Are you having trouble reaching students?
Is your group empowered to lead, or divided and uninviting? These are a few questions to consider when experiencing declining attendance or a stalemate in growth.
A question that I have heard more often than not is, “how do I get students to attend my youth group?” One of the most frustrating things about this question is the fact that the majority that ask it aren’t trying that hard. Ministry is hard, there is no way around that, but there is work that must be done and time that must be put in beyond a “normal” 9 to 5 time schedule. Many people asking the question of “how do I get them to come to me?” are often skipping out on the work of reaching people where they are.
If you want to reach people, you can’t be too “busy” for them.
I understand that we all have things to do, but could you imagine if Jesus had said “I’m too busy to heal the sick,” or “I can’t feed these people, I’ve got other things to do.” The gospels would look completely different. Jesus met people where they were, and having seen his greatness, the people in turn followed him. That doesn’t mean that all those who come will stay, but you must be willing to go where the students are to be able to reach them. If you’re not actively involved in the extracurricular activities of your current students, this could be killing your ministry. You’re missing out on opportunities to show students and their families that you support them, and you’re also missing out on opportunities to meet new students who wouldn’t otherwise set foot in a church building.
Your group dynamic has a lot to do with how effective your ministry is.
It’s not all about you, your teaching style, and games you play.
Do you have student leaders? Do they know that they are leaders? Identifying your leaders and letting them know that they are leaders gives them some ownership of the ministry. Make sure that you are actively training and discipling these students to do ministry among your group. Your leadership group is in grave danger if you give them a title and don’t let them know what you expect of them or how to accomplish said expectations.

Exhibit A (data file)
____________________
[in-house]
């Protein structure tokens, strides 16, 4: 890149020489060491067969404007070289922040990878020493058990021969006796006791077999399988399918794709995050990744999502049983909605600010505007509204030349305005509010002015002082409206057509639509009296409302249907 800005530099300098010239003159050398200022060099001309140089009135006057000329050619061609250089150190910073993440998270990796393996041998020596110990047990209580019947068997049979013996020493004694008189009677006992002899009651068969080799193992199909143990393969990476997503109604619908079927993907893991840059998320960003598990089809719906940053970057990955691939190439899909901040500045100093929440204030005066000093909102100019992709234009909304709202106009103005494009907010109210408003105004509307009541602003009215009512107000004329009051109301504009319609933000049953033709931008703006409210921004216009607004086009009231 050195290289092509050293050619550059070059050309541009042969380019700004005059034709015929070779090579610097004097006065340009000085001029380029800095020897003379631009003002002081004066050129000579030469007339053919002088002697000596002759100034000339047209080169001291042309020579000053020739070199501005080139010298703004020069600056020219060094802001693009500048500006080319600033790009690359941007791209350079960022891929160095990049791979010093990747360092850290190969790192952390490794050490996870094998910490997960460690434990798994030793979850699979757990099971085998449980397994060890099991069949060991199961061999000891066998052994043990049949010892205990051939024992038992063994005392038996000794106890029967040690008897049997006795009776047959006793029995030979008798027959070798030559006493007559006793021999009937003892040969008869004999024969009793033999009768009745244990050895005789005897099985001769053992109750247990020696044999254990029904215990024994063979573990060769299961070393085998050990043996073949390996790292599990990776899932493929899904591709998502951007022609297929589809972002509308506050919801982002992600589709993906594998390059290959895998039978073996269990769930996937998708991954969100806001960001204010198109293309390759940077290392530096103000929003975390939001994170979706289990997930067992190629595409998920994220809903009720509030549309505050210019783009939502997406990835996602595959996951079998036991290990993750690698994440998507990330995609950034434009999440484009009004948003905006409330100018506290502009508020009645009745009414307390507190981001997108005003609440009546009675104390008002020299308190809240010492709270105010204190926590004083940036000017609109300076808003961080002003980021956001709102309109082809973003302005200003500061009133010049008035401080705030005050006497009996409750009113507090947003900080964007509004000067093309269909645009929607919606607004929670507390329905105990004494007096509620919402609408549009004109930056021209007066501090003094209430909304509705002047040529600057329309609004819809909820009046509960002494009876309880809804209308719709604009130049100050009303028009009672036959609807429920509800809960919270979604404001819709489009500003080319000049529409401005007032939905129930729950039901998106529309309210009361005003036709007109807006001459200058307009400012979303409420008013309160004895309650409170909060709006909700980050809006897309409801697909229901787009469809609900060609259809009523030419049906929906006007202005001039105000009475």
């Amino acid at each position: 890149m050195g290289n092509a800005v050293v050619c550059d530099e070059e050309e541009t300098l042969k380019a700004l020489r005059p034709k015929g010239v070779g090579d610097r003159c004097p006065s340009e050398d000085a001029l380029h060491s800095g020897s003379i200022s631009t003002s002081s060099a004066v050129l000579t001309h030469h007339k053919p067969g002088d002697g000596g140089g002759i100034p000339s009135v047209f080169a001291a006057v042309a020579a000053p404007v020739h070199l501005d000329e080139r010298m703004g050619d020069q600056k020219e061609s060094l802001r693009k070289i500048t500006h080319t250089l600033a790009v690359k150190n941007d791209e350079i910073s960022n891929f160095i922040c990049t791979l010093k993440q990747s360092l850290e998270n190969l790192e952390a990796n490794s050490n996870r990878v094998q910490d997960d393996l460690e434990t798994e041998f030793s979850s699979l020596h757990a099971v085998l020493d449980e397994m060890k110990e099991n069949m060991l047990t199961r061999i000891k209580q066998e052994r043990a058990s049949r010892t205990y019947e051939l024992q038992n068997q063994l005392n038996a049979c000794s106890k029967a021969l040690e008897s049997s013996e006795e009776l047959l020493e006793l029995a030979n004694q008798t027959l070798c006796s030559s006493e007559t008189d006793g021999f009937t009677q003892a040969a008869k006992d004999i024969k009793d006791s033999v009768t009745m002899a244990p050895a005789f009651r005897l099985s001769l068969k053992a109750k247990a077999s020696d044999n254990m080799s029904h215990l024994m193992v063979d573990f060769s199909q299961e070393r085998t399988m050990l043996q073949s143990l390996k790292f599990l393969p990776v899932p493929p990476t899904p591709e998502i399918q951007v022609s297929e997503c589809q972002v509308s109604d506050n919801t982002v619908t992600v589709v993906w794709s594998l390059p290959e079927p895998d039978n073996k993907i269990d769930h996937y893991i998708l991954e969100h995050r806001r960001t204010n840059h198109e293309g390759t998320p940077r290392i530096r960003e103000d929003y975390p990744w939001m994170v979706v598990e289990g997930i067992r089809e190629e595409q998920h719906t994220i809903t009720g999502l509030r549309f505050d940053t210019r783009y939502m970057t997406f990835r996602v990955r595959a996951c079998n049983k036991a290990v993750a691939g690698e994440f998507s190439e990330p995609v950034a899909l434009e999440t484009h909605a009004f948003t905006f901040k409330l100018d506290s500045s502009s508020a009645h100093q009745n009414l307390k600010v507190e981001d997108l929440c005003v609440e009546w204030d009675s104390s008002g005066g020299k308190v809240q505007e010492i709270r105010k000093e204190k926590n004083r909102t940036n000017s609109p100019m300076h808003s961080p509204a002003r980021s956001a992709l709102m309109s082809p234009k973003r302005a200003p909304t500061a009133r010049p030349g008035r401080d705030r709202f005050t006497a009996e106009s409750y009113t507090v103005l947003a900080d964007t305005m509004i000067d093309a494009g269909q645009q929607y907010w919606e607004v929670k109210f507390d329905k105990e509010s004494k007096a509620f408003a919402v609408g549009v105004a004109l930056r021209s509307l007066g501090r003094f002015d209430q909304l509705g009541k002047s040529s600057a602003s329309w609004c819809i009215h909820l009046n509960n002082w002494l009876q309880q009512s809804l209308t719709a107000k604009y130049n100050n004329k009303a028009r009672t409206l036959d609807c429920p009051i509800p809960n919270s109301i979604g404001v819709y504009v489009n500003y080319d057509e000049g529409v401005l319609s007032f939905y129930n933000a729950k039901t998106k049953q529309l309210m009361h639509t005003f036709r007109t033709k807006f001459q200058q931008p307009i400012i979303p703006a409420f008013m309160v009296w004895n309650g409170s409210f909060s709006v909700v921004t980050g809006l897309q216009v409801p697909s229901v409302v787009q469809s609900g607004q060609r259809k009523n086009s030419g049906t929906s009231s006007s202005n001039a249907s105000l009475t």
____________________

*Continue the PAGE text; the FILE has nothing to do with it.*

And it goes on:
Student leadership helps change your group from seekers to servants. When students see other students leading out as servant leaders, it helps to set the expectation of and foster growth toward a group that reaches out to their fellow students and community.
If you don’t have student leaders, this could be killing your ministry.
Sure, adult volunteers do wonders for your stress and keep you from having to carry so much weight of ministry around, but students who are trained well can be just as if not more effective than your adults. Ministries without leadership can become divided and uninviting very quickly. To avoid this, create leadership within your students. Encourage them to use the spiritual gifts God has given them to be the church to their fellow ministry students and their community around them. This will lead to organic growth among your ministry as students begin to help you reach others right where they are.
Whether you’re struggling to reach students, or struggling to keep students around, a key piece of advice to avoid killing your ministry is to always refer to the ministry of Jesus.
Ask yourself “how did Jesus reach people?”
I would suggest picking up a copy of the book Lead Like Jesus by Ken Blanchard and Phil Hodges. It is full of great leadership examples from Christ and is applicable for everyone. Another great book for references on effective ministry is Transformational Church by Ed Stetzer and Thom Rainer. Both of these books are full of wisdom and insight from a biblical perspective for transformational ministry.
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